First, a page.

June 13 1953
First race meeting. Fastest lap: R.G.Lovell Butt (1.5s/c Griffin Maserati) 71.406 mph
August 6 1953
New lap record: Rex McCandless (0.5 McCandless Norton) 74.301mph
June 9, 1956
New lap record: Rex McCandless (0.5 McCandless Norton) 75.319mph
July 5 1956
New lap record: John Pringle (1.5 Cooper Climax T43) 75.940mph
July 4 1959
New lap record: Malcolm Templeton (1.5 Lotus Climax 15) 79.226mph
July 2 1960
New lap record: Brian Naylor (2.5 JBW Maserati) 85.110mph
July 1 1961
New lap record: John Pringle (2.5 Cooper Climax T53) 85.640moh
August 31 1963
New lap record: Malcolm Templeton (1.6 Lotus Ford 22) 87.000mph
July 3 1965
New lap record: Tommy Reid (1.6 Lotus Ford 22) 91.031mph
September 17 1966
New lap record: Tommy Reid (4.7 Crossle Ford 10F) 92.560mph
April 21 1968
New lap record: Tommy Reid (1.6 Brabham Ford BT18) 92.880mph (equalled by Brian Nelson (1.6 Lola Ford T60 on August 24)
March 29 1969
New lap record: John Pollock (1.6 Lotus FVA 48) 94.120mph
April 26 1969
New lap record: John Pollock (1.6 Lotus 48 FVA) and Tommy Reid (1.6 Brabham BT23 FVA) 95.12mph
September 20 1969
New lap record: Tommy Reid (1.6 Brabham BT23 FVA) 96.13mph
Of course we didn't stop racing in 1969, but we did run out of space, you can find the rest of the Kirkistown Motor Racing Circuit on page 2 of Car History.
Car History at Kirkistown
Kirkistown Race Circuit is located near the bottom of the Ards Peninsula in County Down, Northern Ireland. It is based on a small part of an ex-WW2 R.A.F. airfield. The R.A.F. passed the airfield on to the Navy towards the end of the war. Of course, being the Navy, they immediately declared it a ship and named it H.M.S. Corncrake II. Although not in use as an airfield these days, it still has an official call sign.
In 1953 the Five Hundred Motor Racing Club of Ireland leased the land so that the members would have a permanent circuit on which to race their cars. This state of affairs lasted until the 1970s when the opportunity arose to buy the circuit outright.
Today, Kirkistown is the only club-owned and operated circuit in the British Isles.
In recent years a development programme has resulted in a new Clubhouse, pit garages, a scrutineering bay and a new Paddock toilet block with showers and a dedicated room for marshals. Further improvements are planned for the years ahead.
The way it used to be... This photograph is from August 1956 and shows the start of a race for Austin Healeys and Triumph TR2s. The bus wasn’t in the race – it was used for race control in those days. The current Control Tower now occupies the site.
The lay out of the circuit is largely unchanged from those early days. On passing the start line, one almost immediately turns into an extremely fast left hand sweep called Debtor’s Dip. The brave and the foolish take this flat out in top gear on a flying lap. In the current lap record holder, Philip Shields’, 4L Dallara, this translates to 180 MPH!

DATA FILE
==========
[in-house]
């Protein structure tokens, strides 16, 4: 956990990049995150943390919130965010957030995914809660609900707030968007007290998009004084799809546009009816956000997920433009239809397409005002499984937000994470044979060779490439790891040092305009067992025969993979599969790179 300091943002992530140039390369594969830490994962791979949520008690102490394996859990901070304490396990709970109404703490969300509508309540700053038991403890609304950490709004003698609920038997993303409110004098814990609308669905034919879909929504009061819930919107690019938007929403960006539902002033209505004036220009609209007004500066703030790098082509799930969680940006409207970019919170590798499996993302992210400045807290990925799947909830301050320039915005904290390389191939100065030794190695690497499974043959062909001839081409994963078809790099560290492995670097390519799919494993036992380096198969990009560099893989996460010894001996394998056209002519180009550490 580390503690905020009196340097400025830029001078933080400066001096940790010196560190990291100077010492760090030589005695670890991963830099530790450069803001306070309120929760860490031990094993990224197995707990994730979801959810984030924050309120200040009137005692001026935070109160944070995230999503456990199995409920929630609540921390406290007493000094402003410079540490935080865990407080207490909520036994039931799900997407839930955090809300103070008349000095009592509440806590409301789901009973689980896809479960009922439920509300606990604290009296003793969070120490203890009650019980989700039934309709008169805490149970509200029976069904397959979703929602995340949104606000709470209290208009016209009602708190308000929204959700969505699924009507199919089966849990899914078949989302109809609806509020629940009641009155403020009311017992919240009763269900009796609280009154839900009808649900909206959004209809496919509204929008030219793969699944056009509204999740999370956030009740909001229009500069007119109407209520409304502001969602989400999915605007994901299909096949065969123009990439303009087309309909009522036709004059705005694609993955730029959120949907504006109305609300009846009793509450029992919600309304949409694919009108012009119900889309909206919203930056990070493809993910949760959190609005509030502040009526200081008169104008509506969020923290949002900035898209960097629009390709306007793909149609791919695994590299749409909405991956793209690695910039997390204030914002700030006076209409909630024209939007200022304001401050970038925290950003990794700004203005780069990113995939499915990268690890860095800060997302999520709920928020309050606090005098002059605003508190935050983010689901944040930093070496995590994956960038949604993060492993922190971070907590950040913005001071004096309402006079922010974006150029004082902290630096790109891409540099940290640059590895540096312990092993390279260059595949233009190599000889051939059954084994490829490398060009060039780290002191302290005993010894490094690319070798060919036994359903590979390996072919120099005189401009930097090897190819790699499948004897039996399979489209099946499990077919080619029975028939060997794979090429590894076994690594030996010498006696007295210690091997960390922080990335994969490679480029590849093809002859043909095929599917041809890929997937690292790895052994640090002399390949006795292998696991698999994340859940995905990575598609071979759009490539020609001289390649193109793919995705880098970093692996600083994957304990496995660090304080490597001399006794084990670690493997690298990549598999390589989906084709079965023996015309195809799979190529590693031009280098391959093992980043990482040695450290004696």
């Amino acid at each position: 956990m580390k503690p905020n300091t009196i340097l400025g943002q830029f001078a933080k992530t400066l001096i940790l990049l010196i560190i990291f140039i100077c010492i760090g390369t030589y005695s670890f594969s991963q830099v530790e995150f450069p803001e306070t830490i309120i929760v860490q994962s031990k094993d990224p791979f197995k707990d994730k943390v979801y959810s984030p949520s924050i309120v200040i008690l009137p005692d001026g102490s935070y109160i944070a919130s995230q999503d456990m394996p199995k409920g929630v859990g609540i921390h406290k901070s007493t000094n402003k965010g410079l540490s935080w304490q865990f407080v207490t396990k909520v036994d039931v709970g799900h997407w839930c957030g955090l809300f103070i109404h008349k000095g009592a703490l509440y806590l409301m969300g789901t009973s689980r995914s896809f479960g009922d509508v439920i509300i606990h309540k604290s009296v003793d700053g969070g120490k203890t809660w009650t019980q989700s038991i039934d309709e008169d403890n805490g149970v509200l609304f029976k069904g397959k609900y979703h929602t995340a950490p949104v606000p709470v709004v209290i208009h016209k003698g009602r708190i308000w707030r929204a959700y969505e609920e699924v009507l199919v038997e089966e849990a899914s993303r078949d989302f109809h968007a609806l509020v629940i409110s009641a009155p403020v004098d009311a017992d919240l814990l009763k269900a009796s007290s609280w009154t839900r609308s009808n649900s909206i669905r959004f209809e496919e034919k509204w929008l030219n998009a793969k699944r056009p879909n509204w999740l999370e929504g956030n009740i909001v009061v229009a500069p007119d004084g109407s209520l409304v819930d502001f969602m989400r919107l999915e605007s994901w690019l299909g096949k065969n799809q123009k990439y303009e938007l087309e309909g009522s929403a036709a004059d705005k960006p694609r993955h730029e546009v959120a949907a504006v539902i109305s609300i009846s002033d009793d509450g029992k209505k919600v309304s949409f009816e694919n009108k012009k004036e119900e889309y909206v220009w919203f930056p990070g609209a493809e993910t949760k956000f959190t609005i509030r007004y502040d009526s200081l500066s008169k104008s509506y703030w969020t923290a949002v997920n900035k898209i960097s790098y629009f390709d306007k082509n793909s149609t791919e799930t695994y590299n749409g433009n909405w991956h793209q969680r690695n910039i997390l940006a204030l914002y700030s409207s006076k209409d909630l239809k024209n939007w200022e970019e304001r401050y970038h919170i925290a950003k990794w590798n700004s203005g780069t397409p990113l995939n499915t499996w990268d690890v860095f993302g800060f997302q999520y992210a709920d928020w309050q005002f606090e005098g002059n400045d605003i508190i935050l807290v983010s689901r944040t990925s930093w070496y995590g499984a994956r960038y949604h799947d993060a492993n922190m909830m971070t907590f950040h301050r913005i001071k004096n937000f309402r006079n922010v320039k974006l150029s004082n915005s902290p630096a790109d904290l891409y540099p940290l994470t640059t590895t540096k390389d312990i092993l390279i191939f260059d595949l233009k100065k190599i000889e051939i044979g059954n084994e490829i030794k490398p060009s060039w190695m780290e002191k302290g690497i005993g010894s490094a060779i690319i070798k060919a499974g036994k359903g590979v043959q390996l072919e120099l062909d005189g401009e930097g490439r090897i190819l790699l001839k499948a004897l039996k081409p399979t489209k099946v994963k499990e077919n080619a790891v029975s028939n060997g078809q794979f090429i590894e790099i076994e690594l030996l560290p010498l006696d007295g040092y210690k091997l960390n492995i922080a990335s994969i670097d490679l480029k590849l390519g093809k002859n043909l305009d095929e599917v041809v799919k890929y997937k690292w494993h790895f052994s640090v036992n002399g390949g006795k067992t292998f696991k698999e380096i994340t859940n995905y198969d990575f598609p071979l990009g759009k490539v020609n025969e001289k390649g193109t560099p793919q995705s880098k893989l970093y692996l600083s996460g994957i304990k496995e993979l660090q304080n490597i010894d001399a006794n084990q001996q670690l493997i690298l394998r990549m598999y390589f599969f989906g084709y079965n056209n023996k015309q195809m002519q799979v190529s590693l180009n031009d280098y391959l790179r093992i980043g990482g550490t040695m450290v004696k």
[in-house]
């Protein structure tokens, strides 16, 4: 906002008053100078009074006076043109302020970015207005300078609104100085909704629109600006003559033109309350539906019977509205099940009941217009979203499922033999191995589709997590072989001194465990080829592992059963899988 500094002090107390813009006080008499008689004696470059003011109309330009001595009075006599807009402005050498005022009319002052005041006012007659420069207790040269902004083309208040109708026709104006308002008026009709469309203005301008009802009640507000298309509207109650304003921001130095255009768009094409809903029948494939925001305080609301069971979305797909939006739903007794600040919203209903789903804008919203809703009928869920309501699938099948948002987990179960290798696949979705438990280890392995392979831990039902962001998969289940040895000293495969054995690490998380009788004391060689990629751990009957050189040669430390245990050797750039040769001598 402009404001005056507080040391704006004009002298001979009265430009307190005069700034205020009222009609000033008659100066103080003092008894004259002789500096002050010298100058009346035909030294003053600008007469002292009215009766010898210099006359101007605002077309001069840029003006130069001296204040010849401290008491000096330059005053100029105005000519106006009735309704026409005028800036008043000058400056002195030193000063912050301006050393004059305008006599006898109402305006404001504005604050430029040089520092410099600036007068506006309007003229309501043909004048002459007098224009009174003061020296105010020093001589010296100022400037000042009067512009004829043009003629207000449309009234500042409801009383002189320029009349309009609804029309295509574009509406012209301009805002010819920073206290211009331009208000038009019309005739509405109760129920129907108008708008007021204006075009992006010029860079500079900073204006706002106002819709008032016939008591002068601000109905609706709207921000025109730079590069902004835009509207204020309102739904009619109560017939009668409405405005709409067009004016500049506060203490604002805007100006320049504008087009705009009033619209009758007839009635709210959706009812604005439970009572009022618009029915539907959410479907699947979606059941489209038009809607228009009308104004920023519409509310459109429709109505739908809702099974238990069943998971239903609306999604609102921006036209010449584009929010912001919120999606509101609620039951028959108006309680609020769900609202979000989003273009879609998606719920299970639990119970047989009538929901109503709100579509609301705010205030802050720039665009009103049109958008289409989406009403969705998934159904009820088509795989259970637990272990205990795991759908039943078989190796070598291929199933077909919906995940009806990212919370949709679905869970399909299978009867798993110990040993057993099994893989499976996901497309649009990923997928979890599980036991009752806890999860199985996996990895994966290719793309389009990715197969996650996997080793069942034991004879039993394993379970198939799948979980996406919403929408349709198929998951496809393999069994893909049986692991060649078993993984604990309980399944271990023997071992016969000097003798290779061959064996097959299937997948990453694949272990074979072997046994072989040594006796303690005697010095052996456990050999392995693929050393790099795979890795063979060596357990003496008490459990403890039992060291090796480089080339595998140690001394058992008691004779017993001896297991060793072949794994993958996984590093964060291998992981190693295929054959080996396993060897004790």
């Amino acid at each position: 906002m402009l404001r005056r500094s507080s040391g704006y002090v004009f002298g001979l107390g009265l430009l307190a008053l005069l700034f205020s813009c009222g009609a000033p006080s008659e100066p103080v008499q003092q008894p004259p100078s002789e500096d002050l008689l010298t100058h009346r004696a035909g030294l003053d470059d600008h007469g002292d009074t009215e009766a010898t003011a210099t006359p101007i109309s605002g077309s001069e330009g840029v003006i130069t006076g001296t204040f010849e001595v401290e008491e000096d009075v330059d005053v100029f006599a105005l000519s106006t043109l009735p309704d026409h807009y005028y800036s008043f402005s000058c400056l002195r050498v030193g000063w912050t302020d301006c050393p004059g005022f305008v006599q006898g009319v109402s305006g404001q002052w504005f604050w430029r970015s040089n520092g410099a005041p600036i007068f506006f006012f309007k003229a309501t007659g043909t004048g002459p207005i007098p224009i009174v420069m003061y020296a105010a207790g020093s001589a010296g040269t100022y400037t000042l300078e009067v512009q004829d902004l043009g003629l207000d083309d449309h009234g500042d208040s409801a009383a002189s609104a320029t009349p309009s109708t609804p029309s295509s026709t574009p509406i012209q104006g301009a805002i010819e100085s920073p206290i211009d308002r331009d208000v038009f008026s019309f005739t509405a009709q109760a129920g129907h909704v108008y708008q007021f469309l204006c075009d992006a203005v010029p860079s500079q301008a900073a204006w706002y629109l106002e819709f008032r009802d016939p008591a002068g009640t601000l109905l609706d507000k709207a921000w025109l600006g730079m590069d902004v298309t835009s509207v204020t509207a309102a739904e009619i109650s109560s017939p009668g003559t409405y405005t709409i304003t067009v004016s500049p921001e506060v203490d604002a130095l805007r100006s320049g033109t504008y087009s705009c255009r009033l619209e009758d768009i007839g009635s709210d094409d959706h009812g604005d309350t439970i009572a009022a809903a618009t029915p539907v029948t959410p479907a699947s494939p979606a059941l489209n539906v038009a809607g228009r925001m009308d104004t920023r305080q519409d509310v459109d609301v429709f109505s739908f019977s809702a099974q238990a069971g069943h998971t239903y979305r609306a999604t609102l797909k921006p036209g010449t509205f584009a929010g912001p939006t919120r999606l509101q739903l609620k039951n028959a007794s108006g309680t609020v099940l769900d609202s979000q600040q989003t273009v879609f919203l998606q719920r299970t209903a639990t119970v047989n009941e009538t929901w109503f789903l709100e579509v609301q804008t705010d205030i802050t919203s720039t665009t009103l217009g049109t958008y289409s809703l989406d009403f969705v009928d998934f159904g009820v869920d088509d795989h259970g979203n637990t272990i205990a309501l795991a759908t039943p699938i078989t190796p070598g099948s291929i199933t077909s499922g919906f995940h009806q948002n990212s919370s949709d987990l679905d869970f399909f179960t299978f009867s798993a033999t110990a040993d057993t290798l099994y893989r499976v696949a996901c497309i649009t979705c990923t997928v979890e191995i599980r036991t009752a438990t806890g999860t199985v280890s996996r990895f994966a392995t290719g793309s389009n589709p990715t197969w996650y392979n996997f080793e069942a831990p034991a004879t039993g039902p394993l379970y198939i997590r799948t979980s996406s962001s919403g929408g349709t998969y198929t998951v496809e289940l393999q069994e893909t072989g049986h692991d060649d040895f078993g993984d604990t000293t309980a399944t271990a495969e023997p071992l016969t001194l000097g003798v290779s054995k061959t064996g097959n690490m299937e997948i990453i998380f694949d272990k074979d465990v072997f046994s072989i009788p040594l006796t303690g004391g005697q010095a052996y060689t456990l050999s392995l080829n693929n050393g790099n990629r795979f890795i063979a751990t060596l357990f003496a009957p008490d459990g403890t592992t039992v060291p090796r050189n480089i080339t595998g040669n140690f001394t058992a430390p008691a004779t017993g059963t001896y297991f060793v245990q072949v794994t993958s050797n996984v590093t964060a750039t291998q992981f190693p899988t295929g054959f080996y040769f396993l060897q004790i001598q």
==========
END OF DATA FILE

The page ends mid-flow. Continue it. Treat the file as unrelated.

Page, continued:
This photograph is taken at Colonial One and shows three Ford Specials in what was then the “1172” Formula. Both of these pictures have come from the collection of Mike Todd.
From this insane speed one has to brake down to approximately 60 MPH for the right-hander called Colonial One. In the early seventies this corner was modified to cope with the rising approach speeds. It was brought forward and eased slightly, making it faster and giving a longer run-off for those having difficulties getting slowed. The old track is still there and when drivers talk about, “Going the long way round at Colonial.” they mean that they couldn’t get slowed enough to make the corner.
This photograph by Ian Lynas shows Paul McMorran in his Crosslé 32F negotiating the Colonial complex. The old track can be seen in the background.
Following a short straight one arrives at the long right-hander known as Fisherman’s (after the fishermen from Portavogie, who used to dry their nets on the hedge). This is a tricky bend with a very late turn-in. The exit leads onto another short straight to the Crosslé Chicane, named after John Crosslé who built the famous eponymous cars.
The Chicane was added to the circuit in the late seventies as, once again, with rising speeds and limited run-off area at the end of the three quarter mile straight, it was deemed a necessary safety measure. There have been two iterations of the Chicane and the result is that the following straight has “moved” half a width infield from the original lay out.
This picture by Ian Lynas shows Alan Davidson and Stephen O’Connor negotiating the Crosslé Chicane.
At the end of the straight lies Maguires Hairpin – one of the best overtaking spots on the lap, and very tight initially, before easing onto the front straight 180 degrees later.
For some years the origin of the name was ‘lost’ and posed many questions….
“Who was Maguire?"
“Why was the Hairpin named after him?"
“What did he do to warrant this?”
The ‘founding fathers’ having long since passed away, nobody from the recent past had any idea until, almost seven decades later, the Club received an e-mail which provided the answer.
It came from the grandson of William Maguire, from Glengormley, who was one of the original Club members and raced his Mercury Special, a fearsome V8-egined beast which, like many cars in the early fifties, had plenty of power but uncertain brakes!
Johnny Maguire, the man who got in touch, told us that, according to family lore, William crashed at the Hairpin – possibly more than once – when the Mercury proved to have more ‘go’ than ‘stop’, with the result that the Club at the time decided to name the corner after him!
Maguire's Harpin remains a challenge to this day! The picture by Ian Lynas shows the various racing lines utilised by the drivers in the Kirkistown Fiesta Zetec Championship. Roy Smyth leads this group.
The exit of this corner leads back onto the start and finish straight and when one crosses the finish line one has covered 1.53 miles during the lap.